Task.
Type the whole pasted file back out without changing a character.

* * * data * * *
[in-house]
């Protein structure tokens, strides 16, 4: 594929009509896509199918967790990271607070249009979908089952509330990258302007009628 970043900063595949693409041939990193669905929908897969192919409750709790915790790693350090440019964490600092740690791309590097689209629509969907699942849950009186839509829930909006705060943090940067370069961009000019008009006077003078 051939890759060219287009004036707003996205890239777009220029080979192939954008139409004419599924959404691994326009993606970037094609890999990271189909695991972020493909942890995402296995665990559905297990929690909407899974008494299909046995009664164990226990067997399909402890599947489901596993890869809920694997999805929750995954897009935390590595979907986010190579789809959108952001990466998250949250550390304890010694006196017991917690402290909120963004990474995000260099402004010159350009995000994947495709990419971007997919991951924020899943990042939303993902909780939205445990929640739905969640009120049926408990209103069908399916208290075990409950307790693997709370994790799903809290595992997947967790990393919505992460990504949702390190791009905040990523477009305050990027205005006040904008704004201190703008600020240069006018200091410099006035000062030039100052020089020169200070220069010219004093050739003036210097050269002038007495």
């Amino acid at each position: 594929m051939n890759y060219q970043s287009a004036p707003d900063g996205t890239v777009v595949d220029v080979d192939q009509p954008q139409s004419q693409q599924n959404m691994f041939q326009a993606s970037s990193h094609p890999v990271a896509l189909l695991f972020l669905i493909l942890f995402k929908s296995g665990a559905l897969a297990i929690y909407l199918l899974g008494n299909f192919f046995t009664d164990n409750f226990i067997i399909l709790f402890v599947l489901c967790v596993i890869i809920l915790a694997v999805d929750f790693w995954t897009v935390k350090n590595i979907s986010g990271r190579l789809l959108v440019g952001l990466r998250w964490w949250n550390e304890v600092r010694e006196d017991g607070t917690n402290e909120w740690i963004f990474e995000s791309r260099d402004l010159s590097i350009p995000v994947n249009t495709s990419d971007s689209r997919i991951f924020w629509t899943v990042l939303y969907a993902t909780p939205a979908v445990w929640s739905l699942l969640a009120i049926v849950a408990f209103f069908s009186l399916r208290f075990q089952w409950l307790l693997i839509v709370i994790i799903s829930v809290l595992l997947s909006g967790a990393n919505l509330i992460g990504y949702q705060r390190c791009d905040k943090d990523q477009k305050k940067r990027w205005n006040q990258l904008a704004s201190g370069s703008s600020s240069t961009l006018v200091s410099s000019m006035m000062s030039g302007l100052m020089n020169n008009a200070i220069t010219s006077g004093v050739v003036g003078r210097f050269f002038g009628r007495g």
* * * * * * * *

[in-house]
């Protein structure tokens, strides 16, 4: 594929009509896509199918967790990271607070249009979908089952509330990258302007009628 970043900063595949693409041939990193669905929908897969192919409750709790915790790693350090440019964490600092740690791309590097689209629509969907699942849950009186839509829930909006705060943090940067370069961009000019008009006077003078 051939890759060219287009004036707003996205890239777009220029080979192939954008139409004419599924959404691994326009993606970037094609890999990271189909695991972020493909942890995402296995665990559905297990929690909407899974008494299909046995009664164990226990067997399909402890599947489901596993890869809920694997999805929750995954897009935390590595979907986010190579789809959108952001990466998250949250550390304890010694006196017991917690402290909120963004990474995000260099402004010159350009995000994947495709990419971007997919991951924020899943990042939303993902909780939205445990929640739905969640009120049926408990209103069908399916208290075990409950307790693997709370994790799903809290595992997947967790990393919505992460990504949702390190791009905040990523477009305050990027205005006040904008704004201190703008600020240069006018200091410099006035000062030039100052020089020169200070220069010219004093050739003036210097050269002038007495």
């Amino acid at each position: 594929m051939n890759y060219q970043s287009a004036p707003d900063g996205t890239v777009v595949d220029v080979d192939q009509p954008q139409s004419q693409q599924n959404m691994f041939q326009a993606s970037s990193h094609p890999v990271a896509l189909l695991f972020l669905i493909l942890f995402k929908s296995g665990a559905l897969a297990i929690y909407l199918l899974g008494n299909f192919f046995t009664d164990n409750f226990i067997i399909l709790f402890v599947l489901c967790v596993i890869i809920l915790a694997v999805d929750f790693w995954t897009v935390k350090n590595i979907s986010g990271r190579l789809l959108v440019g952001l990466r998250w964490w949250n550390e304890v600092r010694e006196d017991g607070t917690n402290e909120w740690i963004f990474e995000s791309r260099d402004l010159s590097i350009p995000v994947n249009t495709s990419d971007s689209r997919i991951f924020w629509t899943v990042l939303y969907a993902t909780p939205a979908v445990w929640s739905l699942l969640a009120i049926v849950a408990f209103f069908s009186l399916r208290f075990q089952w409950l307790l693997i839509v709370i994790i799903s829930v809290l595992l997947s909006g967790a990393n919505l509330i992460g990504y949702q705060r390190c791009d905040k943090d990523q477009k305050k940067r990027w205005n006040q990258l904008a704004s201190g370069s703008s600020s240069t961009l006018v200091s410099s000019m006035m000062s030039g302007l100052m020089n020169n008009a200070i220069t010219s006077g004093v050739v003036g003078r210097f050269f002038g009628r007495g």